Paul L. Caron
Dean



Thursday, April 16, 2015

Adler: How The IRS Repeatedly Rewrites Obamacare Tax Credit Provisions

The Volokh Conspiracy:  How the IRS Repeatedly Rewrites Obamacare Tax Credit Provisions, by Jonathan H. Adler (Case Western):

The plaintiffs in King v. Burwell argue that an IRS regulation unlawfully extends tax credit eligibility beyond what is expressly authorized under Section 1401 of the Patient Protection and Affordable Care Act (PPACA). It appears that this sort of administrative rewrite of the PPACA may be more the rule than the exception, as there are at least two other instances of the IRS rewriting the PPACA’s tax credit eligibility requirements. 

In a series of posts at “Notice & Comment,” the blog of the Yale Journal on Regulation, Professor Andy Grewal documents two additional cases in which the IRS has rewritten the PPACA’s tax credit eligibility requirements so as to expand eligibility beyond what Congress authorized.  Combined with other instances of the IRS and HHS disregarding the PPACA’s plain text, it appears the federal government has little regard for what the PPACA actually says. ...

In his first two posts, Professor Grewall explains how IRS regulations disregard the statutory text so as to extend tax credit eligibility to some low-income aliens not lawfully residing in the U.S.  In this way, the IRS regulation “casts a wider net than the statute” by expanding the number of people eligible for tax credits. Yet the IRS never provided any rationale for this change.  Indeed, if one had just read the IRS explanation for what its regulations accomplish — as opposed to the regulations themselves — one would not even be aware of what the IRS did.

In a second pair of posts, Professor Grewal explains how the IRS also issued regulations effectively disregarding the income requirements for tax credit eligibility.  Under the PPACA, individuals are only eligibile for tax credits if they earn between 100 and 400 percent of the poverty line.  Under the IRS regulations, however, the 100 percent threshold is disregarded in some instances. ...

Fairly administering this law requires implementing it as written, and seeking legislative revision of those provisions now understood to be unworkable or unwise.  Congress has already made over one dozen changes to the PPACA that have been signed into law, and there is no reason it could not make others.  If more changes are necessary (and I suspect most think they are), it is a job for Congress, not the IRS.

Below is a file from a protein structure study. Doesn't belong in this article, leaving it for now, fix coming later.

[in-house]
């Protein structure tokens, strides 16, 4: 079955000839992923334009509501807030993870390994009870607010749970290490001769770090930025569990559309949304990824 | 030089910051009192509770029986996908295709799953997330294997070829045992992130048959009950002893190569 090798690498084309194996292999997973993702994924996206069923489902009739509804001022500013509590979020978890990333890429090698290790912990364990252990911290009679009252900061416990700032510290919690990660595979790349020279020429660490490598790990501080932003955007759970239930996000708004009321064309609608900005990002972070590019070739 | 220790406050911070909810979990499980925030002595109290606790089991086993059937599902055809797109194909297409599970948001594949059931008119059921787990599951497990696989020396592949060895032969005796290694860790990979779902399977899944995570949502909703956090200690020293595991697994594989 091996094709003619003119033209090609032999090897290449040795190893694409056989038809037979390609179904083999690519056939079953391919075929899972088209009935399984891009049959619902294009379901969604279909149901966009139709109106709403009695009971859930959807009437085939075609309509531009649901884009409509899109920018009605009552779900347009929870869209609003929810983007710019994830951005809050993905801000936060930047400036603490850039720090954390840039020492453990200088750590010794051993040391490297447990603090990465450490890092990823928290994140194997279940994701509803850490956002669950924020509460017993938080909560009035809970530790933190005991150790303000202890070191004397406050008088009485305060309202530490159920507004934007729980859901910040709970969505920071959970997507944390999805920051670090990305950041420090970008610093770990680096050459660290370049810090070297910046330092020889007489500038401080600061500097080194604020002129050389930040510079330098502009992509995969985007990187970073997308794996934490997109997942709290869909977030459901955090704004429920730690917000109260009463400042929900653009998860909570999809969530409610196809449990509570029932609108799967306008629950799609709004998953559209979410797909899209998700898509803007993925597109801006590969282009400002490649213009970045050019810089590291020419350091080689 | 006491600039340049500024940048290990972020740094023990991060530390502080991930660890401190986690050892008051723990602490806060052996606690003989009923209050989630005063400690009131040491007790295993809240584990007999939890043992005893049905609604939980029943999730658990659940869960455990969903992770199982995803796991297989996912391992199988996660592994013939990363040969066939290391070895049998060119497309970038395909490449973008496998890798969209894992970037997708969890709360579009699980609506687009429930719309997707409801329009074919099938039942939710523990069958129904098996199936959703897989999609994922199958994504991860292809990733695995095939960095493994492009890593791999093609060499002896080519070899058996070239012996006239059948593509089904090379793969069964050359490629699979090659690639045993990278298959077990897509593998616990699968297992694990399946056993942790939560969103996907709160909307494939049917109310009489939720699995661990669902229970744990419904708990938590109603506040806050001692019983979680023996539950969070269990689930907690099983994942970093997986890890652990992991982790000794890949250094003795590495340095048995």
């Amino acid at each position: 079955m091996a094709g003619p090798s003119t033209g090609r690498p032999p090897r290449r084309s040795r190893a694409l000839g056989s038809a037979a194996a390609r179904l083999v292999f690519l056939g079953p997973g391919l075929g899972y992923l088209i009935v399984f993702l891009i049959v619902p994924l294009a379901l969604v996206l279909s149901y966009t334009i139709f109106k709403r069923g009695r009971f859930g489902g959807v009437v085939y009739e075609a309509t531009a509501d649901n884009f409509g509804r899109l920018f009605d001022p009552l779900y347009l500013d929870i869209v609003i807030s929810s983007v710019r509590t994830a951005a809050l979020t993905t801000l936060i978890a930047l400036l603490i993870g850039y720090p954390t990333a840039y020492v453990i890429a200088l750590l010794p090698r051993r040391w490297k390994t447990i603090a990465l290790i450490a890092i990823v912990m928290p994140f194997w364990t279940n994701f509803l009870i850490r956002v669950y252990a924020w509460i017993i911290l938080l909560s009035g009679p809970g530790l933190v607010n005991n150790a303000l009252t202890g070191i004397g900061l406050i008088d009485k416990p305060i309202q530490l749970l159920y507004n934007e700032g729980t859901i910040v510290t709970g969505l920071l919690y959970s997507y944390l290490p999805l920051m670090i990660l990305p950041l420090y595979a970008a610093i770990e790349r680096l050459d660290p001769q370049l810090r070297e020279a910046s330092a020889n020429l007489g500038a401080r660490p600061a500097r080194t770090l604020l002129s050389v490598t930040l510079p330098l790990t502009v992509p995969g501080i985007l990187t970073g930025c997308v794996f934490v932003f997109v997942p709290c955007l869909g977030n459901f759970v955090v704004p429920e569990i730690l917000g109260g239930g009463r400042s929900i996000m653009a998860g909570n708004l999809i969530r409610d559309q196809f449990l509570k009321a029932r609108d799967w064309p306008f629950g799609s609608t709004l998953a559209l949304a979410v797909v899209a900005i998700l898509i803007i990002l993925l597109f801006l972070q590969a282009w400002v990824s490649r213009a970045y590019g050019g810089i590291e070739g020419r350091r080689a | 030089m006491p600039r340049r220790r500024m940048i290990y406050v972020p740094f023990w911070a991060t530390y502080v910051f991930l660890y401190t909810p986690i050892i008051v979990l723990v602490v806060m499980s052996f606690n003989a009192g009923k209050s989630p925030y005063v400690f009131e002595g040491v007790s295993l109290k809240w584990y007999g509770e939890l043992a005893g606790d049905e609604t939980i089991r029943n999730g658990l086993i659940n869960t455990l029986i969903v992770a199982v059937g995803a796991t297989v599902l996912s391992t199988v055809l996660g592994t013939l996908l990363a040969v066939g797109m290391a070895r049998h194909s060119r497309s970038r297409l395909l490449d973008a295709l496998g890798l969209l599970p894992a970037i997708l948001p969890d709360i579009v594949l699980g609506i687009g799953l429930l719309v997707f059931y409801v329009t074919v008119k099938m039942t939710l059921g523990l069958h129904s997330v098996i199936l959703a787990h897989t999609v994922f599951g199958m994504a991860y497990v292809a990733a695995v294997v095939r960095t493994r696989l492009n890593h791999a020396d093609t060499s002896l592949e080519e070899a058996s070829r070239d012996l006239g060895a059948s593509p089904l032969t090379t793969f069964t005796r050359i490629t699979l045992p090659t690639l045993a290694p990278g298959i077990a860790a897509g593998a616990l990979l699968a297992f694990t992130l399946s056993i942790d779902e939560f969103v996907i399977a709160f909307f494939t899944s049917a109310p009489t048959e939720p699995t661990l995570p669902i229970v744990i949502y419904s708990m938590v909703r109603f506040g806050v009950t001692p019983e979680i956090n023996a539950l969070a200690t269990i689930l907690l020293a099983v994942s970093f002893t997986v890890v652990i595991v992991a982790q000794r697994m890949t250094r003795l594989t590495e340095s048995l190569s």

https://taxprof.typepad.com/taxprof_blog/2015/04/adler-how-the-irs-repeatedly-rewrites-.html

Tax | Permalink

Comments

Professor Adler embarrasses himself with his focus on the text of the statute. Indeed, the quaint obsession some lawyers (especially on the right) have with words is amusing beyond measure. What they don’t seem to understand is that the key to progress is an independent judiciary, and a judiciary cannot be truly independent if it is encumbered by statute’s text, the rule of law, or even criticism from other branches of government.

Posted by: Mike Petrik | Apr 16, 2015 8:09:42 AM

And, most importantly, administrative agencies cannot expect courts to do all their work for them. Kudos to Treasury for having the courage to interpret the law in the way the smarter legislators would have written it if they had been even smarter and didn't have to deal with the dumber legislators representing flyover districts.

Posted by: Mike Petrik | Apr 16, 2015 11:02:17 AM

Not that unusual. Many instances exist where Treasury regulations give away more than even a strained interpretation of the statute would permit. Challenges normally do not occur because of standing problems. This problem could be easily solved by granting whistleblowers standing to challenge illegal regulations.

Posted by: billymark | Apr 17, 2015 5:09:56 AM

"a judiciary cannot be truly independent if it is encumbered by statute’s text, the rule of law, or even criticism from other branches of government."

I'm not a lawyer, but this strains the boundaries of credibility. Courts not being bound by statute or the rule of law? Geeze, I certainly hope they are.

Posted by: Dale Spradling | Apr 17, 2015 6:44:51 AM

But see, Dale, that is the problem. You are unencumbered by an elite law school education, which facilitates fluency in both sophistry and sarcasm.

Posted by: Mike Petrik | Apr 17, 2015 8:14:23 AM